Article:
This review may contain spoilers. I can handle the truth.
SteadmanSlick’s review published on Letterboxd:
This review may contain spoilers.
The motivations of Joe Dante in making this picture could've been as a pastiche of the mundanity of suburban life, or showing how the life is anything but. Either way, you can't deny that it oozes style, not necessarily in its cinematography, which is just above average, but in the plot and scoring. The dust devil kicking up only when Ray crosses the property line, the dramatic reveal of Klopek the younger, the subsequent attempt to establish contact, Ray's nightmare, and the discovery of Walter's femur the next morning - complete with dramatic zooming. All this leads up to Carrie, Ray's Wife, and Bonnie, Mrs. Rumsfield, to convince their husbands to go over and be neighborly.
We are introduced to Hans, the younger, and his uncle Reuben, the elder, and at long last to the third member of the family Werner, the dokterr. Over more awkward a meal than has been seen since Rocky Horror, Ray manages to find Walter's wig, which he last left in his locked house, hidden amongst all their junk. The plan is set, Ray & Art infiltrate while Rumsfield keeps watch from his rooftop. The two grow tired of excavating the backyard and finally enter the basement to discover an enormous furnace named Alan, if the plaque is anything to go by. They start digging down there late into the night, only for Walter to suddenly return from the hospital. And to make matters worse, so do the Klopeks return, with a cruiser in tow, just in time for Ray to pierce a gas line and send the manor house sky high.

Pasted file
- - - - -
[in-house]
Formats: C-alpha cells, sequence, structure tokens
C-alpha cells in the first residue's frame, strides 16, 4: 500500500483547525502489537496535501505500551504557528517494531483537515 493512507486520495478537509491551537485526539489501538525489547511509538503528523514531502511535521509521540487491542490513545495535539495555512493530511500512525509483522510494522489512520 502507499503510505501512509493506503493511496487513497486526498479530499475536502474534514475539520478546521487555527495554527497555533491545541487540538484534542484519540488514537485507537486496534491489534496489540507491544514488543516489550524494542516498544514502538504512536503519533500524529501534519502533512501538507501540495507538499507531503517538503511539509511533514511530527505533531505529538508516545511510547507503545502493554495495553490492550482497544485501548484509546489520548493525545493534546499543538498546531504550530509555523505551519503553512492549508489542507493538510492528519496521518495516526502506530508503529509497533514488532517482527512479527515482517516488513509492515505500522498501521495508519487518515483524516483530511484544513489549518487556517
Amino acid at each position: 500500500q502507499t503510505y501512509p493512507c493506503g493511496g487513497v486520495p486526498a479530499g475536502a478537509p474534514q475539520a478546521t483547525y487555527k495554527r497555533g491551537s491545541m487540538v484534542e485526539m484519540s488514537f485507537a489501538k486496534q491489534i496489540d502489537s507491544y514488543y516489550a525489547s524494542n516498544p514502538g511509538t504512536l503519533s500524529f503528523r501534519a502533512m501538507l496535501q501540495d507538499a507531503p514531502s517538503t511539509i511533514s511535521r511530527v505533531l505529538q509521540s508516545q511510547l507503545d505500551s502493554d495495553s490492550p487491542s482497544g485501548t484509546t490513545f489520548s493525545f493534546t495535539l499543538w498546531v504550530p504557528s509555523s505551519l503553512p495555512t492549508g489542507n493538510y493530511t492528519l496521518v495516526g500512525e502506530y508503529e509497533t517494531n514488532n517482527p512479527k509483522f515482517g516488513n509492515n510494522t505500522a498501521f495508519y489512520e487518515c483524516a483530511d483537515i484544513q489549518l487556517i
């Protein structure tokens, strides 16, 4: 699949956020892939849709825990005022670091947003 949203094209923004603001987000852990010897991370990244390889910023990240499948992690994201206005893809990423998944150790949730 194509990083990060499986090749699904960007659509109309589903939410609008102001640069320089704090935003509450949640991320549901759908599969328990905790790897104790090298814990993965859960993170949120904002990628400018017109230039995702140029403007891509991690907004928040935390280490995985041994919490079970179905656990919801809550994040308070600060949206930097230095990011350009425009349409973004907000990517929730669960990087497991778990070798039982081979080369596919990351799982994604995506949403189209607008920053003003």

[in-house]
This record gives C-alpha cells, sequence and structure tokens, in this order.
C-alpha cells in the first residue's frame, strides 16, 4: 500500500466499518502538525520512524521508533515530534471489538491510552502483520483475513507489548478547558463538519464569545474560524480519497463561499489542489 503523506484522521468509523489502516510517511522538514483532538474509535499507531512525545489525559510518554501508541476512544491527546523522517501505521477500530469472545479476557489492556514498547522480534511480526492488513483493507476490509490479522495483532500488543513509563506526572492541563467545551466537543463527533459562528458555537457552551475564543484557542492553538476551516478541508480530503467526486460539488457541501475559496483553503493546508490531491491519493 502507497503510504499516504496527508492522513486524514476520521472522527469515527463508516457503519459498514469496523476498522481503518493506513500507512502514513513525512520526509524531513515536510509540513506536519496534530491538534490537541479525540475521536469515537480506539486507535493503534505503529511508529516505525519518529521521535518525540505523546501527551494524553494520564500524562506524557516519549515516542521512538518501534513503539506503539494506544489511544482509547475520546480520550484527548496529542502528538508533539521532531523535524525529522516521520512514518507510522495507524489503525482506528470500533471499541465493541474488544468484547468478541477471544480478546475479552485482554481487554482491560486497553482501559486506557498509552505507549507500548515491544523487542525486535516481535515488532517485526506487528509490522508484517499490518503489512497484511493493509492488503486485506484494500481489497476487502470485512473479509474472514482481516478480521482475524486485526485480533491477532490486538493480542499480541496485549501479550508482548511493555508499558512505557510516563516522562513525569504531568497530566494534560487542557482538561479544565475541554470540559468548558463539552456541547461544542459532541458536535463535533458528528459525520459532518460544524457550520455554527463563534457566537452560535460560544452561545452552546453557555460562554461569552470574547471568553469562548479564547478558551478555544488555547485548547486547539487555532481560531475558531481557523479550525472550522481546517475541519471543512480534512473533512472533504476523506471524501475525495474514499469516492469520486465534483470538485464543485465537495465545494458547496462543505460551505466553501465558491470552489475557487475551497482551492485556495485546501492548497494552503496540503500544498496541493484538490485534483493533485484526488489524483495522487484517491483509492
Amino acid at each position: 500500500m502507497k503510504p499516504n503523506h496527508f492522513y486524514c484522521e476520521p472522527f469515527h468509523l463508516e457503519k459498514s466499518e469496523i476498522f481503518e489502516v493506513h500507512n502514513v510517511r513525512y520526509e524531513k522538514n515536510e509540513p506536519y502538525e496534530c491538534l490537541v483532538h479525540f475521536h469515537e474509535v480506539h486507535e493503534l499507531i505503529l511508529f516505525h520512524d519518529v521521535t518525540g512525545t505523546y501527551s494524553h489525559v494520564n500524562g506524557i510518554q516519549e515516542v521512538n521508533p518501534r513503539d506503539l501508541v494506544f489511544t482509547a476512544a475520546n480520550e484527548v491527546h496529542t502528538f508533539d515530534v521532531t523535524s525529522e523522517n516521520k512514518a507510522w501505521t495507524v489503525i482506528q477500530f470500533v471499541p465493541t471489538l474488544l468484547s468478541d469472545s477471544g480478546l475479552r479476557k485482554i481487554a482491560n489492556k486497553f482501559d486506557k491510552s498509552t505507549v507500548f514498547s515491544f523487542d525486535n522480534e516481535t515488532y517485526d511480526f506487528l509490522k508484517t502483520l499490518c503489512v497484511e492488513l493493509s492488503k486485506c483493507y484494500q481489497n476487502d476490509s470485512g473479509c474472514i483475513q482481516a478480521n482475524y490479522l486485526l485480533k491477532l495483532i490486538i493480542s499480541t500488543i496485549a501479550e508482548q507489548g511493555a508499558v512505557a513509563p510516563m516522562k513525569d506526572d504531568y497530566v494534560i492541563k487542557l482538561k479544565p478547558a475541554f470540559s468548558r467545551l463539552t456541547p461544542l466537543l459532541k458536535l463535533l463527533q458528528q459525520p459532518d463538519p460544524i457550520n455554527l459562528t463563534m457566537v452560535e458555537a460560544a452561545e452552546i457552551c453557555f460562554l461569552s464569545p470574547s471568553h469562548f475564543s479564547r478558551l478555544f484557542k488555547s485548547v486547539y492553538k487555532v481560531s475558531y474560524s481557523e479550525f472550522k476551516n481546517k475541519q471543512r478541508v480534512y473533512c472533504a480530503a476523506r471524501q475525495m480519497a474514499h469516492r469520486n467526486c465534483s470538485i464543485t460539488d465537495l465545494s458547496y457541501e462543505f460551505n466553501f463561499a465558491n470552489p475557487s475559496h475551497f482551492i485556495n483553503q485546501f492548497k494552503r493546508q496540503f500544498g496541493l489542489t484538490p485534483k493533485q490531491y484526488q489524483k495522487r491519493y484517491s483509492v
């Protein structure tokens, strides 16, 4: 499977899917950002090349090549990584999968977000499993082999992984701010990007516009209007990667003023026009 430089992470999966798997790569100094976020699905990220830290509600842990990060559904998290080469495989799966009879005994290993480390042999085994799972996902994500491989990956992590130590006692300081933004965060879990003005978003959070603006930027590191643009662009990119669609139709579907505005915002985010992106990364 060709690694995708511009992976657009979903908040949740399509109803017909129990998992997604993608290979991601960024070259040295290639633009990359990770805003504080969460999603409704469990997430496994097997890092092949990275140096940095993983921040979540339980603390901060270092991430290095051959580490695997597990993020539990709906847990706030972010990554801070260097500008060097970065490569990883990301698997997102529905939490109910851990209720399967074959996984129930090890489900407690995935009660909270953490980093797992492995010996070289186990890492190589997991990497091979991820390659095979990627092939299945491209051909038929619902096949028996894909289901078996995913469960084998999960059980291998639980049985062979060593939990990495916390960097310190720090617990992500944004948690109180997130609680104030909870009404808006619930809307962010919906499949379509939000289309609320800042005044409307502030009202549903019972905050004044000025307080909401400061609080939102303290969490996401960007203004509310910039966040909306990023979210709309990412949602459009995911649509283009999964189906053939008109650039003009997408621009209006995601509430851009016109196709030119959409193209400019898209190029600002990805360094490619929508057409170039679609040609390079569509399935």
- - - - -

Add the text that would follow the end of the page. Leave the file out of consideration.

We jump ahead to Carrie returning from her sister's house to find all the chaos that has erupted, and Art still trying to convince the officers that something fishy is going on, only for Ray to snap at him and go on a rant about how people like them, not the Klopeks, are the ones who hide in the suburbs and slowly go insane. He collapses on a gurney in the back of the ambulance on his lawn. Everything is winding down, only for Werner to enter the ambulance after him and ask for his skull back. The two struggle over a syringe containing some dubious concoction, and Hans crashes the thing through Art's front door, with the two still fighting on the gurney as it rolls out and back down the street in this beautifully chaotic tracking shot. They collide with Reuben's car, and the trunk pops open to reveal the bones of the Knapps, who used to live next door, and all the dokterr's past victims.
Ray decides its time for him, Carrie, and Dave to finally go up to the cabin for a real vacation, and as he goes into his house asks Ricky Butler to keep an eye on things for him.
A masterpiece that scratches an itch I've been living with for the past few weeks. Special thanks go out to my friend, Reverend Mittens, for suggesting I watch this in place of My Cousin Vinny, which I could not watch owing to a mixup at my local thrift store some 2 years back. A story for another time (read: never). And after some thought, I believe I love this movie enough to give it the coveted 4th slot in My Favorites.